Romans 4: 13-25 (NRSVA)
13 For the promise that he would inherit the world did not come to Abraham or to his descendants through the law but through the righteousness of faith. 14 If it is the adherents of the law who are to be the heirs, faith is null and the promise is void. 15 For the law brings wrath; but where there is no law, neither is there violation.
16 For this reason it depends on faith, in order that the promise may rest on grace and be guaranteed to all his descendants, not only to the adherents of the law but also to those who share the faith of Abraham (for he is the father of all of us, 17 as it is written, ‘I have made you the father of many nations’)—in the presence of the God in whom he believed, who gives life to the dead and calls into existence the things that do not exist. 18 Hoping against hope, he believed that he would become ‘the father of many nations’, according to what was said, ‘So numerous shall your descendants be.’ 19 He did not weaken in faith when he considered his own body, which was already as good as dead (for he was about a hundred years old), or when he considered the barrenness of Sarah’s womb. 20 No distrust made him waver concerning the promise of God, but he grew strong in his faith as he gave glory to God, 21 being fully convinced that God was able to do what he had promised. 22 Therefore his faith ‘was reckoned to him as righteousness.’ 23 Now the words, ‘it was reckoned to him’, were written not for his sake alone, 24 but for ours also. It will be reckoned to us who believe in him who raised Jesus our Lord from the dead, 25 who was handed over to death for our trespasses and was raised for our justification.
Abraham was a wanderer, settling in hospitable places for a while to accumulate wealth and prosperity, at other times moving on because of the stringencies of famine. He wended his way through Babylon, Canaan and Egypt and would have had much exposure to the customs and religions of those cultures in trading, negotiating, establishing friendships, politicking. There must have been many enticements to leave or dilute the faith of his heritage. Yet this itinerant pastoralist listened for the voice of God and when he heard it, he believed what he heard. A simple but profound act of persistent faith. Belief against all hope, against the odds of old age and halted reproductive potential, enabled Abraham to live in hope of a son. He was a man who lived in the given promise of God.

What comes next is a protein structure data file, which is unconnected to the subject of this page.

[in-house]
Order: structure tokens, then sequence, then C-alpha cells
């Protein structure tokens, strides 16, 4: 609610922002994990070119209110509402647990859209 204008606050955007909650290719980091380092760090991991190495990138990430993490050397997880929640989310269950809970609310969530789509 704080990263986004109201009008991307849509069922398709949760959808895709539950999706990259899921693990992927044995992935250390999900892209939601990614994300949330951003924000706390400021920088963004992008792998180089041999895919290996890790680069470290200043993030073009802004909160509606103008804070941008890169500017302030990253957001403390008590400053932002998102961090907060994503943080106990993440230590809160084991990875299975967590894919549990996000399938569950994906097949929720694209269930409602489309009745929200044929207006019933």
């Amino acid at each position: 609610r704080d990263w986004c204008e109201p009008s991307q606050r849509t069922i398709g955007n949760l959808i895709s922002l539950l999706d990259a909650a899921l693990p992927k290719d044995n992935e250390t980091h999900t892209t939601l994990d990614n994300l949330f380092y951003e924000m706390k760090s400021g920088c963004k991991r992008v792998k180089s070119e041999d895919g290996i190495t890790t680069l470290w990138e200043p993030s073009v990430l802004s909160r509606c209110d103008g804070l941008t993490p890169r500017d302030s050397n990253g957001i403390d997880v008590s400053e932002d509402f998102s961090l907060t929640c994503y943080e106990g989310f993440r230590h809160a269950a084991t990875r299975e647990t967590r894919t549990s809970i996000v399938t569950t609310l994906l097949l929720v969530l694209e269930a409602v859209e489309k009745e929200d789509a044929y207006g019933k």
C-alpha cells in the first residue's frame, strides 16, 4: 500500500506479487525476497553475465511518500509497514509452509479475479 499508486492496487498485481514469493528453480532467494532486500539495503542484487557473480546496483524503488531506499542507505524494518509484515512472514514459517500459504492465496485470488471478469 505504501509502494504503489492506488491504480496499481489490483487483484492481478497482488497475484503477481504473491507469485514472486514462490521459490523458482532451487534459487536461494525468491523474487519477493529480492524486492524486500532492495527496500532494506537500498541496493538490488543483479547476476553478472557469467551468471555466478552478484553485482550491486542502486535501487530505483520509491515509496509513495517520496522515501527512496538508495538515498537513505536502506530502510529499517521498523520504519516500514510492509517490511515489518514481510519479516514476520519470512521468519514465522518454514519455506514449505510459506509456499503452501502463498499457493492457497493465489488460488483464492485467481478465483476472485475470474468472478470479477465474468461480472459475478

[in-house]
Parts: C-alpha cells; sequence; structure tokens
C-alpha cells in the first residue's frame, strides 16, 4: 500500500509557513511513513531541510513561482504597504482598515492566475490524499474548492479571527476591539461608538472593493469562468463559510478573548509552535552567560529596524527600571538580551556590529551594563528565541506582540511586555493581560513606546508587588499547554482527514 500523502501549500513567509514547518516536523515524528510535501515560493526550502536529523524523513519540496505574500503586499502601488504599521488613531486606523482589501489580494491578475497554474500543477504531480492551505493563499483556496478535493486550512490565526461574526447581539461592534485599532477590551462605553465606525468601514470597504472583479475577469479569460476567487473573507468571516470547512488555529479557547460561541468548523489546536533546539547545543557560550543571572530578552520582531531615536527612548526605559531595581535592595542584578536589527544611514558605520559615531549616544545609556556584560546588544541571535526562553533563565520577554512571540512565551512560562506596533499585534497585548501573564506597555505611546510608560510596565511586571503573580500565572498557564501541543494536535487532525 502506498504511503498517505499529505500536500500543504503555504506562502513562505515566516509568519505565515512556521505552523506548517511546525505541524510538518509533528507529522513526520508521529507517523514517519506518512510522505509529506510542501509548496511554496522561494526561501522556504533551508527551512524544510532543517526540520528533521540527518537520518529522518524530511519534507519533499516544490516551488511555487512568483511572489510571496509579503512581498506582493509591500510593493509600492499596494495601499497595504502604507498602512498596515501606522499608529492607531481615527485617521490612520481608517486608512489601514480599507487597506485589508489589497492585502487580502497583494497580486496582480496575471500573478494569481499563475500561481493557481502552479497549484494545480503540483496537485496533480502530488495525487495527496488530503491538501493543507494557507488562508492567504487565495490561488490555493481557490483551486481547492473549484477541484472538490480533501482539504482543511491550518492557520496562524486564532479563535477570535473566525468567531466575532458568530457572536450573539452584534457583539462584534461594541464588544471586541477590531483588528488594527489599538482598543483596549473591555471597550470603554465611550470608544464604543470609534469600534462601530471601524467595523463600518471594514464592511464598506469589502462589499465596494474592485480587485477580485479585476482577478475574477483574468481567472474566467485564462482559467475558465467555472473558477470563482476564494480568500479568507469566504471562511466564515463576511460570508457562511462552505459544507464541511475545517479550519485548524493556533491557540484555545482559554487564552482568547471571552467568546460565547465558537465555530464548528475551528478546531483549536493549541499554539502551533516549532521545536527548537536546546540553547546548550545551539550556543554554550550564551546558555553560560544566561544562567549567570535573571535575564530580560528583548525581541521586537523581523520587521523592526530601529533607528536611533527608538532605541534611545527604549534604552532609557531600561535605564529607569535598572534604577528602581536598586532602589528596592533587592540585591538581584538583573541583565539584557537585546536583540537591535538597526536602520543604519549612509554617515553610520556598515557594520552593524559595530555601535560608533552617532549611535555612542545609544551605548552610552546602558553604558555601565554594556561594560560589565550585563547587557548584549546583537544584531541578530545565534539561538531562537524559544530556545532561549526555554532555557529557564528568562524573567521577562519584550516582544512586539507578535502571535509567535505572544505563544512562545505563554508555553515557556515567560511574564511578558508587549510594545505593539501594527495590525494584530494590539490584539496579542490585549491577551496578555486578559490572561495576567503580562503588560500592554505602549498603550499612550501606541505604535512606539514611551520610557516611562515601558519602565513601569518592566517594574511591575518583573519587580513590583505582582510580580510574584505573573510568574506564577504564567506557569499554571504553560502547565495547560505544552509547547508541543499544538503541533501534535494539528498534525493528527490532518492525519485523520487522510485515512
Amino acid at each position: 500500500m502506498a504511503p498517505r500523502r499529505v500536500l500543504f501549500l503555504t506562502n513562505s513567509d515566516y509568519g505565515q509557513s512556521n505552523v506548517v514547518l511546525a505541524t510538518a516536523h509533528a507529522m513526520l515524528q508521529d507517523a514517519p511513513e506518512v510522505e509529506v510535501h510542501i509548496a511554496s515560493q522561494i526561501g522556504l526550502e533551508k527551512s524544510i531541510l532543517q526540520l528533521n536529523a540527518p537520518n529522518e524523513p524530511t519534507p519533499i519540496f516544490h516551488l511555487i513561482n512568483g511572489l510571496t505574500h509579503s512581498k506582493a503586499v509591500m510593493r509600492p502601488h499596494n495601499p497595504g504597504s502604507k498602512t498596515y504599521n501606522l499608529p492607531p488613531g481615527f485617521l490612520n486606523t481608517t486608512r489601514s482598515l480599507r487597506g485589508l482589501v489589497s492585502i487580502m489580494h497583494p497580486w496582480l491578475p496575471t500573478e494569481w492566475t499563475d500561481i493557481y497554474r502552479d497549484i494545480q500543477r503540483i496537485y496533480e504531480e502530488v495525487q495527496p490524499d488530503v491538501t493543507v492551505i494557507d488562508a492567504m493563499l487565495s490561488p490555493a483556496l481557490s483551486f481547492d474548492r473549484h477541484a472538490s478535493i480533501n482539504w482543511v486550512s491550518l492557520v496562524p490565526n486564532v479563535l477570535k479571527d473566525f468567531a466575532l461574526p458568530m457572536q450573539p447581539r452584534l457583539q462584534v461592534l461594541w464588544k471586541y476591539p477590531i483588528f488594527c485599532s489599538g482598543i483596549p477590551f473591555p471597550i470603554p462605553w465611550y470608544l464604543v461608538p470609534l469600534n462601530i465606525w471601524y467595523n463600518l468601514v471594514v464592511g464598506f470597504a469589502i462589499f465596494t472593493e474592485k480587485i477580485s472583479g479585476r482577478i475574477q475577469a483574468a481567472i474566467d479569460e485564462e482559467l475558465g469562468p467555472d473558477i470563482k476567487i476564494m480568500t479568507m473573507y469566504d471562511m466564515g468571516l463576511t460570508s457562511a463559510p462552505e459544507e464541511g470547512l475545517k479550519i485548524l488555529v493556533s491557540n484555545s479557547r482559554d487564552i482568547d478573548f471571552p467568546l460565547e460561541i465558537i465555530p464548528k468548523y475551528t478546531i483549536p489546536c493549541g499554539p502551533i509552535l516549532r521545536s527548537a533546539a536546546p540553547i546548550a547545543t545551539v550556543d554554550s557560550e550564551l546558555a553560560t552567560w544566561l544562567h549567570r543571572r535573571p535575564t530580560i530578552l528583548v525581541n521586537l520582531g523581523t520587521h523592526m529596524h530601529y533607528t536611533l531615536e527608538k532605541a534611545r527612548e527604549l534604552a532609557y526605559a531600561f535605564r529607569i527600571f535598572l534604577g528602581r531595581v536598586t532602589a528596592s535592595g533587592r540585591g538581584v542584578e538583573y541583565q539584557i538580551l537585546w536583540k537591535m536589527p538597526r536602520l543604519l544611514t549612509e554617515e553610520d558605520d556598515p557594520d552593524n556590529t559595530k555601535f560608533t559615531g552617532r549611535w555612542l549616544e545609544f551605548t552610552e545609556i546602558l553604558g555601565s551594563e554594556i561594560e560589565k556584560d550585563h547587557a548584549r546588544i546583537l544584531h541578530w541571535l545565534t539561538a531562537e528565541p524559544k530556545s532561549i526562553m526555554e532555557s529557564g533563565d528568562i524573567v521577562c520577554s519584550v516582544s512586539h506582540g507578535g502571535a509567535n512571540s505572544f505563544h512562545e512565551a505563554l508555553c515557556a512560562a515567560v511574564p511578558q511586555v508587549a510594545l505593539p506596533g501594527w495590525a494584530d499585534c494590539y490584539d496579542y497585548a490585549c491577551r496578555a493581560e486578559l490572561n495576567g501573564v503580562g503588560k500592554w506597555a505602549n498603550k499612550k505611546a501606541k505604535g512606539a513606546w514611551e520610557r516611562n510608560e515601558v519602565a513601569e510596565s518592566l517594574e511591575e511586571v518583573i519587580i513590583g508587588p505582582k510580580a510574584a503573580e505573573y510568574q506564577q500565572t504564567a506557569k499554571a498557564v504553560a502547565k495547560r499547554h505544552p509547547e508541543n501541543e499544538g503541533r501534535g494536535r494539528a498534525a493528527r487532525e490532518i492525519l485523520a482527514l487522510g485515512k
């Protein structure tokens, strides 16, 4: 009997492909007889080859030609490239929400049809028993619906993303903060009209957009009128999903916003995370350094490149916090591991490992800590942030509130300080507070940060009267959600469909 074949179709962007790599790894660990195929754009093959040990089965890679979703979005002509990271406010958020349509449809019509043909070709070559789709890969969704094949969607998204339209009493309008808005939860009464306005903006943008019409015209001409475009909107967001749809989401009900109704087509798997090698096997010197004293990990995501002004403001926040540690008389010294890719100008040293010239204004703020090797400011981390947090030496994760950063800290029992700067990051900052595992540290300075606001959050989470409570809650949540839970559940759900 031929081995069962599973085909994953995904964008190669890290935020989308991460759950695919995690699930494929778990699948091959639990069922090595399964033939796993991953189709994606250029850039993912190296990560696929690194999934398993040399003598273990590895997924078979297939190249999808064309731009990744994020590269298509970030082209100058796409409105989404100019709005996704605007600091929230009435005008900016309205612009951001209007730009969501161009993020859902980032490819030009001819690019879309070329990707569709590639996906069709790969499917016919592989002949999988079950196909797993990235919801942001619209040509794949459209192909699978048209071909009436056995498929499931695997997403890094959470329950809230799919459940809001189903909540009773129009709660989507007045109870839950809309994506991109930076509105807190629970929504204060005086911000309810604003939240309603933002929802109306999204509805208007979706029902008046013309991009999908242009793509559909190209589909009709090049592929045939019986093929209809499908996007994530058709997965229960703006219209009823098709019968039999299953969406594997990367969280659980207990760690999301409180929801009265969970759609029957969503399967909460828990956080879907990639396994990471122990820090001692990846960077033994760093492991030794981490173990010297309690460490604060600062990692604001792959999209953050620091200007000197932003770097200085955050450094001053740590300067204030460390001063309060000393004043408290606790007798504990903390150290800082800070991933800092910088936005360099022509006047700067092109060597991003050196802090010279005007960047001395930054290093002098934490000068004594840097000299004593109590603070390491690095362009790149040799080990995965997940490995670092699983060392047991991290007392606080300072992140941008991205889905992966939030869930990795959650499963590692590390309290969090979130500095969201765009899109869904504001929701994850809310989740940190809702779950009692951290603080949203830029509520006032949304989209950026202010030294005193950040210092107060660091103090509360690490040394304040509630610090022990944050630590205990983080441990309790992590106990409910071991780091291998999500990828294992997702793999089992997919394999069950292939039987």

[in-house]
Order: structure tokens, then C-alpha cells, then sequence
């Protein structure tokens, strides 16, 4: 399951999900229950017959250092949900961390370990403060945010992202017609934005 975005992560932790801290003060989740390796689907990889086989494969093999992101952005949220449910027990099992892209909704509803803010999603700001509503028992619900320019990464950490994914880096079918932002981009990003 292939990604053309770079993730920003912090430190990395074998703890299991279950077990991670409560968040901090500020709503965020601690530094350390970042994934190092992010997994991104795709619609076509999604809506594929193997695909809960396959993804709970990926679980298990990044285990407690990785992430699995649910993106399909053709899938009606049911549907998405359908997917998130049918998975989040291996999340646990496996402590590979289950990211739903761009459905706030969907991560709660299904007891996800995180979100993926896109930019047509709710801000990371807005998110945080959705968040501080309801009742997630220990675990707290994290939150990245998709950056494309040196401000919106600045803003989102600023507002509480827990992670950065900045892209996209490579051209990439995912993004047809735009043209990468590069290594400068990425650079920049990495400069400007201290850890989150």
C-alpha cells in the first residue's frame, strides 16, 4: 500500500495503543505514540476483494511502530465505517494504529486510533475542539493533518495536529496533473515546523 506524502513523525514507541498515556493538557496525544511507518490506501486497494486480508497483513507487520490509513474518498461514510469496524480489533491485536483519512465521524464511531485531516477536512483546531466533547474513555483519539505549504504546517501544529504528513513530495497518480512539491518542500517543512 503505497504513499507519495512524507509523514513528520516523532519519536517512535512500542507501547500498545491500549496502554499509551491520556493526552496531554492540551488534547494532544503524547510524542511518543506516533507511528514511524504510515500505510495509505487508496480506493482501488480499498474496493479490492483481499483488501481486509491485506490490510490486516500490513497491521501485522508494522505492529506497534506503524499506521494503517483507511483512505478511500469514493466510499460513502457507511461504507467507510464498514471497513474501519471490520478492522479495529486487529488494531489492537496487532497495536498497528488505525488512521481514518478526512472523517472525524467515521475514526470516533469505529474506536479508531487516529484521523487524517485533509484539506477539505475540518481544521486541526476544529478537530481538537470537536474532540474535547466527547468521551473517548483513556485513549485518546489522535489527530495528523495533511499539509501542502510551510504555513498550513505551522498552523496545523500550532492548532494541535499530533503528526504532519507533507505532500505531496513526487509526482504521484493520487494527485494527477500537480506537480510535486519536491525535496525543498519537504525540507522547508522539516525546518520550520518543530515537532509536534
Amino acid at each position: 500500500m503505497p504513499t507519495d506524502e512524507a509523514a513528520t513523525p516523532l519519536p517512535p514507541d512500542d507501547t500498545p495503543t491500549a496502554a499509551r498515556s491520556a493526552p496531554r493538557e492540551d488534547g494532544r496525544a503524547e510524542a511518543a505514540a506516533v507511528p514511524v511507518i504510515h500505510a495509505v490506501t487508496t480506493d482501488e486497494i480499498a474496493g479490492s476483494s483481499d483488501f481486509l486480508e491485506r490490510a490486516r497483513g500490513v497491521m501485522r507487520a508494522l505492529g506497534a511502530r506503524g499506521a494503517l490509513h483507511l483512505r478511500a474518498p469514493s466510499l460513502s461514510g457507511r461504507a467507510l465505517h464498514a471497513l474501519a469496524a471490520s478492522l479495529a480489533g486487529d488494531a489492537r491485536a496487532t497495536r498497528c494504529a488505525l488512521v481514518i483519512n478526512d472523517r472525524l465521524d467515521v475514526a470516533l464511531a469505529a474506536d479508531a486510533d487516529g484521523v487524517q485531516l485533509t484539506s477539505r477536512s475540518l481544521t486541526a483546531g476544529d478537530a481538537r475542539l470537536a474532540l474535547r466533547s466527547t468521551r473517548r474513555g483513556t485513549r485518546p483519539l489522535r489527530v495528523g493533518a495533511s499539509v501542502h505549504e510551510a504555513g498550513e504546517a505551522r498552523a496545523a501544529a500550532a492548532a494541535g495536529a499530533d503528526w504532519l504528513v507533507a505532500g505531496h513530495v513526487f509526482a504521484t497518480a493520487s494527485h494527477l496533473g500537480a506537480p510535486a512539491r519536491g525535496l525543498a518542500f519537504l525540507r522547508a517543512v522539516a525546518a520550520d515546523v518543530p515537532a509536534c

His faith formed the fertile ground into which God planted His covenant, promise of fatherhood of many nations through a son, reconciled to God. This covenant fulfilled in the life, death and resurrection of Jesus, secured for us, here, now.
Our culture has changed as a result of the pandemic. The way we do things now is different. Many new voices, many new ideas, new distractions. We are itinerant in new territory. How might we be listening out for God’s voice in these new times? And when He speaks, will he be met with trusting faith on our part? Faith which forms the ground in which the covenant of grace can work in mercy, goodness, hope and love?
Lord, might we believe that with you all things are possible?
Might we believe that your covenant of grace
Outspeaks all the competing voices of our times?
Might we believe that when all is said and done,
Counted in, reviewed, achieved, concluded,
We will find that mercy and goodness
Have followed us all these days,
And that faith, hope and love endure?
Lord, we believe.
In these days, help our unbelief.
Lent Legacy 2021 Action
Believe a promise God made to us. Fix it with a sign. It could be a stone, a gift you give yourself, or a gift you give to another.